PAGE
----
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Prosecutors ordered to turn over evidence in former Qwest chief's insider trading trial

Prosecutors ordered to turn over evidence in former Qwest chief's insider trading trial

Prosecutors have been ordered to give Joe Nacchio's attorneys any documents they would use to counter the former Qwest chief's potential use of classified government information in his insider trading trial.
A federal judge on Wednesday granted a defense motion seeking the prosecution's evidence, saying prosecutors must comply with laws detailing the fair exchange of evidence when it pertains to classified information.
Nacchio, a former chief executive officer at Qwest Communications International Inc., is scheduled to stand trial March 19 in U.S. District Court on 42 counts of insider trading. He is accused of selling $101 million (euro78 million) worth of stock in 2001 based on inside knowledge that the Denver-based telephone company would be unable to meet revenue targets.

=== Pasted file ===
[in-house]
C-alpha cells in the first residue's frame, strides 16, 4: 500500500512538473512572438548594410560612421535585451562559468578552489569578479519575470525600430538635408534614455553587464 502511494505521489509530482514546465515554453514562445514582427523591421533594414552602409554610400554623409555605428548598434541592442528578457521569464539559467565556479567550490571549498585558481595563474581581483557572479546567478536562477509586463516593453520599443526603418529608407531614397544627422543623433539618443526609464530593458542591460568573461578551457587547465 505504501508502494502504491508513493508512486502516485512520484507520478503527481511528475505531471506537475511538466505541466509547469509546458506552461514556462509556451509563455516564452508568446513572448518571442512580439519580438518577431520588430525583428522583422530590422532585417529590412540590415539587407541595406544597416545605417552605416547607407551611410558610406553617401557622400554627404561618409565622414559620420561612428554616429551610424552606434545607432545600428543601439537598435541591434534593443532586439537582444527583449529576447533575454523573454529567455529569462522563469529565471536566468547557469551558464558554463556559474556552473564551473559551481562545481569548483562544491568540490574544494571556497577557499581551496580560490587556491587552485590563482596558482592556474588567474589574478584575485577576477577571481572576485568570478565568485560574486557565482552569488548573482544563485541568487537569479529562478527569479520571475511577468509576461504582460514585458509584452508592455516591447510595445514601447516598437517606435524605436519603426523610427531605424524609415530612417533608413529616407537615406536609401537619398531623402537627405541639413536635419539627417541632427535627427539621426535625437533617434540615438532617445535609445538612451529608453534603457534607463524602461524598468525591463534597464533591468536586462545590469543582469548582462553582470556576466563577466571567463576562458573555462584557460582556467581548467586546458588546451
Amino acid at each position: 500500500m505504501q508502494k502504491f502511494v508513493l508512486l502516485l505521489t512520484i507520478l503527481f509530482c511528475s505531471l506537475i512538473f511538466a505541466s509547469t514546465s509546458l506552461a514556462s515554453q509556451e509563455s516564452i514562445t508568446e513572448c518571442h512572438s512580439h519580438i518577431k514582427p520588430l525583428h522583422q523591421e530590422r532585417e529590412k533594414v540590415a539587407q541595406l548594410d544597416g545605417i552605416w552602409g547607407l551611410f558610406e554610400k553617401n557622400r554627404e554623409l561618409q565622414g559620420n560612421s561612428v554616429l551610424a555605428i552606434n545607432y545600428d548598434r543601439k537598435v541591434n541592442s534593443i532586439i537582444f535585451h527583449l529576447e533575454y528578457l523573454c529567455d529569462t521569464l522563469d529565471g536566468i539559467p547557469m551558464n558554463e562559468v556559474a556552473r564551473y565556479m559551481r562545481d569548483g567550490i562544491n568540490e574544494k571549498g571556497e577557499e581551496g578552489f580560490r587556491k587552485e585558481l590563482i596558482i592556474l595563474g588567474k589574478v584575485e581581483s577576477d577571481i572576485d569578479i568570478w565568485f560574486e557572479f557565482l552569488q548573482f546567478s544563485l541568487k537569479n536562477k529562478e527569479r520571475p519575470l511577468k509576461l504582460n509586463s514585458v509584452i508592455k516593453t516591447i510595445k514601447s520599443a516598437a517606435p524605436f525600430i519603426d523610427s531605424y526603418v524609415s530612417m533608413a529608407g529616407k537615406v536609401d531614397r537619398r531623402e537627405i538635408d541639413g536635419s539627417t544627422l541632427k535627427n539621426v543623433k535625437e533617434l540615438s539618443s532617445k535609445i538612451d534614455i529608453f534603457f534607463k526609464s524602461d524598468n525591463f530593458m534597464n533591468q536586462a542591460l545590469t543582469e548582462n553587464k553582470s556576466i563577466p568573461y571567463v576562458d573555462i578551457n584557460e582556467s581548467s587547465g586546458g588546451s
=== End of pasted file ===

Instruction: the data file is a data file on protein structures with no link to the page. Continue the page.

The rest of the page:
Nacchio has pleaded not guilty and is free on bail. Each count carries a penalty of up to 10 years in prison and a $1 million (euro770,000) fine.
Defense attorneys have said Nacchio believed Qwest would get hundreds of millions of dollars worth of classified government contracts and that gave him hope for the company's financial future.
The defense strategy is based on documents that fall under the Classified Information Procedures Act, which allows attorneys and judges to review such documents behind closed doors to determine if they are significant enough to be used at trial.
U.S. District Judge Edward Nottingham has held two closed-door hearings in the case where those documents were reviewed.
Qwest, the primary phone service provider in 14 mostly Western states, reported total revenue of $19.6 billion in 2001, the year of the trades in question. Of that, $322 million was attributed to federal contracts, and less than half of that came from classified contracts, according to court filings.
Separately, Nacchio also is one of several former Qwest executives accused by the Securities and Exchange Commission in a civil case alleging they orchestrated a financial fraud that forced the company to restate billions of dollars in revenue. That case is pending.


Updated : 2021-06-16 21:48 GMT+08:00